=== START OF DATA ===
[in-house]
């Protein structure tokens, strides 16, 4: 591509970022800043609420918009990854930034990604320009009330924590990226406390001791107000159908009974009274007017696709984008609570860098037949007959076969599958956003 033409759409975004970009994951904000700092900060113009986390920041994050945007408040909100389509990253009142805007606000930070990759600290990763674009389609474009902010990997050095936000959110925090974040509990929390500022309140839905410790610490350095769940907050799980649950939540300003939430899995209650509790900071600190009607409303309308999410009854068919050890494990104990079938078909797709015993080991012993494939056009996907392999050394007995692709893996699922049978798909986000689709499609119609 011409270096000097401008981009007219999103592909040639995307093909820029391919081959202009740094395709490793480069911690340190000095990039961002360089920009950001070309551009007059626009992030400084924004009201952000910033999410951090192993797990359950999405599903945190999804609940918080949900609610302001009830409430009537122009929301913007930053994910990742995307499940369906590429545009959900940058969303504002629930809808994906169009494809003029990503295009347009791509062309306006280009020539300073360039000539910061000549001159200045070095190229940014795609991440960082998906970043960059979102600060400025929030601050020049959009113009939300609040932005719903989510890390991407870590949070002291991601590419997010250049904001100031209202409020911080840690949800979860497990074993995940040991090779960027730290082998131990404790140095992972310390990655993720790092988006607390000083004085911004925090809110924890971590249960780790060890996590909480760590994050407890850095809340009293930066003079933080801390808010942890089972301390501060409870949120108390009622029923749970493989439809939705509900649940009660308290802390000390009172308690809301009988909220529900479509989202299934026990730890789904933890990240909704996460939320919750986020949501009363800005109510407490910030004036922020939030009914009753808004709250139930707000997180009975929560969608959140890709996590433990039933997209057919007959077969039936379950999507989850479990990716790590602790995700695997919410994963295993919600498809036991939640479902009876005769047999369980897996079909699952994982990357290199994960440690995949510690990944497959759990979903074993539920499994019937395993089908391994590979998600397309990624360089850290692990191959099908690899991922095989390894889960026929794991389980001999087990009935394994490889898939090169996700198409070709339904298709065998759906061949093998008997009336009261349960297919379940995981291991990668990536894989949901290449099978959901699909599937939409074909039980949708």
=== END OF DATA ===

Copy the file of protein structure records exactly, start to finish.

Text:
[in-house]
């Protein structure tokens, strides 16, 4: 591509970022800043609420918009990854930034990604320009009330924590990226406390001791107000159908009974009274007017696709984008609570860098037949007959076969599958956003 033409759409975004970009994951904000700092900060113009986390920041994050945007408040909100389509990253009142805007606000930070990759600290990763674009389609474009902010990997050095936000959110925090974040509990929390500022309140839905410790610490350095769940907050799980649950939540300003939430899995209650509790900071600190009607409303309308999410009854068919050890494990104990079938078909797709015993080991012993494939056009996907392999050394007995692709893996699922049978798909986000689709499609119609 011409270096000097401008981009007219999103592909040639995307093909820029391919081959202009740094395709490793480069911690340190000095990039961002360089920009950001070309551009007059626009992030400084924004009201952000910033999410951090192993797990359950999405599903945190999804609940918080949900609610302001009830409430009537122009929301913007930053994910990742995307499940369906590429545009959900940058969303504002629930809808994906169009494809003029990503295009347009791509062309306006280009020539300073360039000539910061000549001159200045070095190229940014795609991440960082998906970043960059979102600060400025929030601050020049959009113009939300609040932005719903989510890390991407870590949070002291991601590419997010250049904001100031209202409020911080840690949800979860497990074993995940040991090779960027730290082998131990404790140095992972310390990655993720790092988006607390000083004085911004925090809110924890971590249960780790060890996590909480760590994050407890850095809340009293930066003079933080801390808010942890089972301390501060409870949120108390009622029923749970493989439809939705509900649940009660308290802390000390009172308690809301009988909220529900479509989202299934026990730890789904933890990240909704996460939320919750986020949501009363800005109510407490910030004036922020939030009914009753808004709250139930707000997180009975929560969608959140890709996590433990039933997209057919007959077969039936379950999507989850479990990716790590602790995700695997919410994963295993919600498809036991939640479902009876005769047999369980897996079909699952994982990357290199994960440690995949510690990944497959759990979903074993539920499994019937395993089908391994590979998600397309990624360089850290692990191959099908690899991922095989390894889960026929794991389980001999087990009935394994490889898939090169996700198409070709339904298709065998759906061949093998008997009336009261349960297919379940995981291991990668990536894989949901290449099978959901699909599937939409074909039980949708």